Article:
DOCTRINAL AND ETHICAL
(Upon Genesis 22:20-24.)
1. See the Exegetical and Critical remarks.
2. Joy follows upon sorrow, comfort succeeds the conflict. The message which Abraham received was very providential, and comes at the right moment. Isaac was saved, Soon Abraham must think of his marriage, and of the establishment of his family through him. The opportune account from Mesopotamia of the children of his brother Nahor laid the foundation for the hope in him. that he might find in his family a suitable bride for Isaac. Rebekah also is mentioned in the report. Rebekah appears as the youngest branch of the children of Nahor, his grandchild through Bethuel. She is in so far a late-birth, as Isaac was. Her brother Laban, who, in some respects, forms a parallel to Ishmael, the brother of Isaac, first appears later in the history.
3. It avails not for the race to be hasty, the race is not always to the swift. Nahor precedes Abraham with his twelve sons, as Ishmael does Isaac. In the line of Abraham, the twelve sons appear first in the third generation.
4. The message from Nahor’s house, the sign of a relationship and love, sanctified through a reference to higher ends.
5. Love excites the thoughts of the loved ones in the distance, forms the greeting, and devises also the messages in primitive times. Between the earliest messengers, the angels of God, and the latest form of human communication, the telegraph, there is every possible form of communication and kind of messengers; but they all ought to serve, and all shall, in accordance with their idea, serve the purposes of love and the kingdom of God.—The importance of the newspaper.—A pious man remarks: I have only two moulding books, the one is the Bible, the other the newspaper.—We should view all the events of the times in the light of God.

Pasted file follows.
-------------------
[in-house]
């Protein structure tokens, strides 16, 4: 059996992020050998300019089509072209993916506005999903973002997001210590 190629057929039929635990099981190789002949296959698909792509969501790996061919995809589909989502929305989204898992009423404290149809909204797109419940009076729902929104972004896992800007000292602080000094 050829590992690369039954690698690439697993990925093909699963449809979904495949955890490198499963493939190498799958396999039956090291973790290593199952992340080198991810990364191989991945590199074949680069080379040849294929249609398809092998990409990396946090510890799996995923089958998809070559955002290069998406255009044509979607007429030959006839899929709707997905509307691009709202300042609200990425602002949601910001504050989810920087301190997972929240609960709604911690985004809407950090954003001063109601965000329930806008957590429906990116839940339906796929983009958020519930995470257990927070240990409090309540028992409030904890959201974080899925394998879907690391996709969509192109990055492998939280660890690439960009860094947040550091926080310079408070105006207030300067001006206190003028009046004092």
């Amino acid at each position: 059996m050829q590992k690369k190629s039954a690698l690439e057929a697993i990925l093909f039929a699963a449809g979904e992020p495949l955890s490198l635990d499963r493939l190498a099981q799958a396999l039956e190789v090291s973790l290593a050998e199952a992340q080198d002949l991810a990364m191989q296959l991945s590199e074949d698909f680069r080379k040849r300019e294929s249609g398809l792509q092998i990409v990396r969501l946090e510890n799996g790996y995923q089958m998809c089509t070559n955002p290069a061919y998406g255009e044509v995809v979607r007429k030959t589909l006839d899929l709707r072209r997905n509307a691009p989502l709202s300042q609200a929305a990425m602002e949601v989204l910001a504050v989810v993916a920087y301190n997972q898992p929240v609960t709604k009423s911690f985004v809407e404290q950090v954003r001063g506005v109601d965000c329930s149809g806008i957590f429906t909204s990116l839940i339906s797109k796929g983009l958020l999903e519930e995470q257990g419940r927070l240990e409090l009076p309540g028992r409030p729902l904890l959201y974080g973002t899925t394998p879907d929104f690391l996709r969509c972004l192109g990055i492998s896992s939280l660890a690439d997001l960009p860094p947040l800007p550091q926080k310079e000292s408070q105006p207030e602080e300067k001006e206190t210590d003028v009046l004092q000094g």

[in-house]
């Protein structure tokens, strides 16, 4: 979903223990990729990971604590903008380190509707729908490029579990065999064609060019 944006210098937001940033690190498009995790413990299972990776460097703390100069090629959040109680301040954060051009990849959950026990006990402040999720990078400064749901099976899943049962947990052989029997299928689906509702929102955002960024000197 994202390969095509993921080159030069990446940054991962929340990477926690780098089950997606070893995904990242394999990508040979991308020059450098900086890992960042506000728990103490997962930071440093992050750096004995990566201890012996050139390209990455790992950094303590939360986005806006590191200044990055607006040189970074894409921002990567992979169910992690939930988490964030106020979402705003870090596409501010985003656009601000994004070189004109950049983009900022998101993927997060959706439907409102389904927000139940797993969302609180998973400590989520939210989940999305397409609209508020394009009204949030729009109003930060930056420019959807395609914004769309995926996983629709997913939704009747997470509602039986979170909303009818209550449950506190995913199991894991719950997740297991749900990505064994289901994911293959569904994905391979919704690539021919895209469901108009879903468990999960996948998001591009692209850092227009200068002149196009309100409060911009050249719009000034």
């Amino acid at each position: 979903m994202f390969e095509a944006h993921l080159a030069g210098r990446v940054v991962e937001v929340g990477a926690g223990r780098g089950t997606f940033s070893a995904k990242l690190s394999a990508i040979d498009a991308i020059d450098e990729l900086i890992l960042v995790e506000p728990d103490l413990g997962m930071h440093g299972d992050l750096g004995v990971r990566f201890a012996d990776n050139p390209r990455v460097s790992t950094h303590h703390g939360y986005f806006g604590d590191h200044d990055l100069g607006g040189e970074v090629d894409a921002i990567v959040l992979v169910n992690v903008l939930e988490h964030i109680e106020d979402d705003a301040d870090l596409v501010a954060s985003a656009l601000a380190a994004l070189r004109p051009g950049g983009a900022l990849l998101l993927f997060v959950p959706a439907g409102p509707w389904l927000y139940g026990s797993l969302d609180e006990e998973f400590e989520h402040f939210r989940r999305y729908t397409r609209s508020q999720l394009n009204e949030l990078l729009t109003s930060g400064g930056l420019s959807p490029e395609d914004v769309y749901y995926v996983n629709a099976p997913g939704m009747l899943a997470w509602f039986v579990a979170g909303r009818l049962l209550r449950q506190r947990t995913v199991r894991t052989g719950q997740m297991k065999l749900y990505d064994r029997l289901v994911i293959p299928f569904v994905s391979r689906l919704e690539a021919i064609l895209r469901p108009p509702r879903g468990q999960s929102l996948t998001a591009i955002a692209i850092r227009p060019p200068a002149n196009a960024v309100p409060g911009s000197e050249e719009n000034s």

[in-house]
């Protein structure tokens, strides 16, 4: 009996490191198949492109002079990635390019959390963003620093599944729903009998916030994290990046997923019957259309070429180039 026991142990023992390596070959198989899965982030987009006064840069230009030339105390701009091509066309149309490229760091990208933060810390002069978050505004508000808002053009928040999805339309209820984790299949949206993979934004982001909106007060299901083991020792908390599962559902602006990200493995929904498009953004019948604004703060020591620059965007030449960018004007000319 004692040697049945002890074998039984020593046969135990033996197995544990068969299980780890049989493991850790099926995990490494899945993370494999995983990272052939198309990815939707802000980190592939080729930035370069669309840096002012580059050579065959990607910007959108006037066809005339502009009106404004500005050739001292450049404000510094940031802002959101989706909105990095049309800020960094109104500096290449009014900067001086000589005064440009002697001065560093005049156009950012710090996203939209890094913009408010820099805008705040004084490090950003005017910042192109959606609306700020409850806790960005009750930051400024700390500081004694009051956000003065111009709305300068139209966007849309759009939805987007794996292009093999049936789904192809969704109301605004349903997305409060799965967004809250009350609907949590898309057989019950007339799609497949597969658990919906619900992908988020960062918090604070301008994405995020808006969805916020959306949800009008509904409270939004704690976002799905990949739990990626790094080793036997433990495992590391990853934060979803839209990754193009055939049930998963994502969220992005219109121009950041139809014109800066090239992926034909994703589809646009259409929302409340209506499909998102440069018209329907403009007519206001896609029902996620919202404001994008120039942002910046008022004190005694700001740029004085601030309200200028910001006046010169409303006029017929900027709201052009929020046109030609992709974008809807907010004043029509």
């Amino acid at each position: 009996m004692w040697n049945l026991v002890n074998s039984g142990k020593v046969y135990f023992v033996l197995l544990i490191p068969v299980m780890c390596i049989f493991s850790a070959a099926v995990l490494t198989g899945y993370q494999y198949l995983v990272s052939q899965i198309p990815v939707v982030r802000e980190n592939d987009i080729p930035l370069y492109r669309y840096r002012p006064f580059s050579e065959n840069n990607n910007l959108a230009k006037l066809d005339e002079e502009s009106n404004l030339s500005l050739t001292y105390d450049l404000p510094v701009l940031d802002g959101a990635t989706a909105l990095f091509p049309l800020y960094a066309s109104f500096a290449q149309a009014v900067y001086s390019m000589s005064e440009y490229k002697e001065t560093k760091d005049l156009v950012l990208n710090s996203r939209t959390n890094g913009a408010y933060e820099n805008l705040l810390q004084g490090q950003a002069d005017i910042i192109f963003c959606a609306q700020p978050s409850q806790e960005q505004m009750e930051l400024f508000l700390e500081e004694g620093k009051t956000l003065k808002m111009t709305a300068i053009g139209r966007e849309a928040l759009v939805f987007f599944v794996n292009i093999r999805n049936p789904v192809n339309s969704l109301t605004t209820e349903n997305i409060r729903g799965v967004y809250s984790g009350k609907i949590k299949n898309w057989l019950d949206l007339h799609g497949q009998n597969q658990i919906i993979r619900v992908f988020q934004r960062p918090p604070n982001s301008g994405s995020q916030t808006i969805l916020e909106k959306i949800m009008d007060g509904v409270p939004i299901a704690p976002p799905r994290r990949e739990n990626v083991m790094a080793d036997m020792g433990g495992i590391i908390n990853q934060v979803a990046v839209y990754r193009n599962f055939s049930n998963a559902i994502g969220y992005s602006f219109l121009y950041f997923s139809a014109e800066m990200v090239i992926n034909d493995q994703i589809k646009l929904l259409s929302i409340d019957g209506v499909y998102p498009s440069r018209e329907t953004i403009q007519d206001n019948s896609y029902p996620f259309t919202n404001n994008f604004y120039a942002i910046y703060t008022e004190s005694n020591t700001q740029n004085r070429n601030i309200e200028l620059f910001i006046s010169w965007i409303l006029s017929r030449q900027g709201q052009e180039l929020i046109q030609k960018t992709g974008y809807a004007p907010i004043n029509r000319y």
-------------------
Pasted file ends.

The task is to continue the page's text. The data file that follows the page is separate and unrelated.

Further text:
6. Nahor, the brother of Abraham, stands still in a spiritual relationship with him; both his message, and the piety and nobleness of his grandchild Rebekah, prove this. But he is clearly less refined than Abraham. Abraham suffers the espousal of Hagar to be pressed upon him, because he had no children; but Nahor, who had already eight children by Milcah, took in addition to her a concubine, Reumah.—Contrasts of this kind teach us to estimate the higher direction of the partriarchal life, as e.g. also the history of Lot, will be estimated in the mirror of the history of Sodom.
(Upon Genesis 23:0.)
1. See the Exegetical and Critical remarks.
2. Sarah. “It was in the land of promise that Sarah, the ancestress of Israel, died. The Old Testament relates the end of no woman’s life so particularly as the end of the life of Sarah—for she is historically the most important woman of the old covenant. She is the mother of the seed of promise, and in him of all believers (1 Peter 3:6). She is the Mary of the old Testament. In her unshaken faith Mary rises still higher than Sarah, but the Scriptures neither record the length of her life, nor her death. This occurs because the son whom Sarah bare was not greater than herself, but Mary bore a son before whose glory all her own personality fades and vanishes away,” etc. Delitzsch.
3. Abraham, the father of believers, also a model of the customary courtliness, and a proof how this courtliness is, at the same time, an expression of regard, of human love and gratitude, a polished form of human friendship, and a protection of personality and truth. [Religion does not consist entirely in acts of worship, in great self-denials or heroic virtues, but in all the daily concerns and acts of our lives. It moulds and regulates our joys and sorrows; it affects our relations; it enters into our business. Thus we have the faith and piety of Abraham, presented in the ordinary changes, the joys, the sorrows, and the business transactions of his life.—A. G.]
4. Our history is a living portraiture of the courtliness and urbanity general in the remote antiquity and in the East.
5. The traffic and purchase of Abraham, throughout, a testimony of Israelitish prudence and foresight, but free from all Jewish meanness and covetousness.
6. The gradual development of money, or of the measures in value of earthly things, proceeding from the rating of the nobler metals, especially of silver, according to its weight. The importance of the Phœnicians in this respect.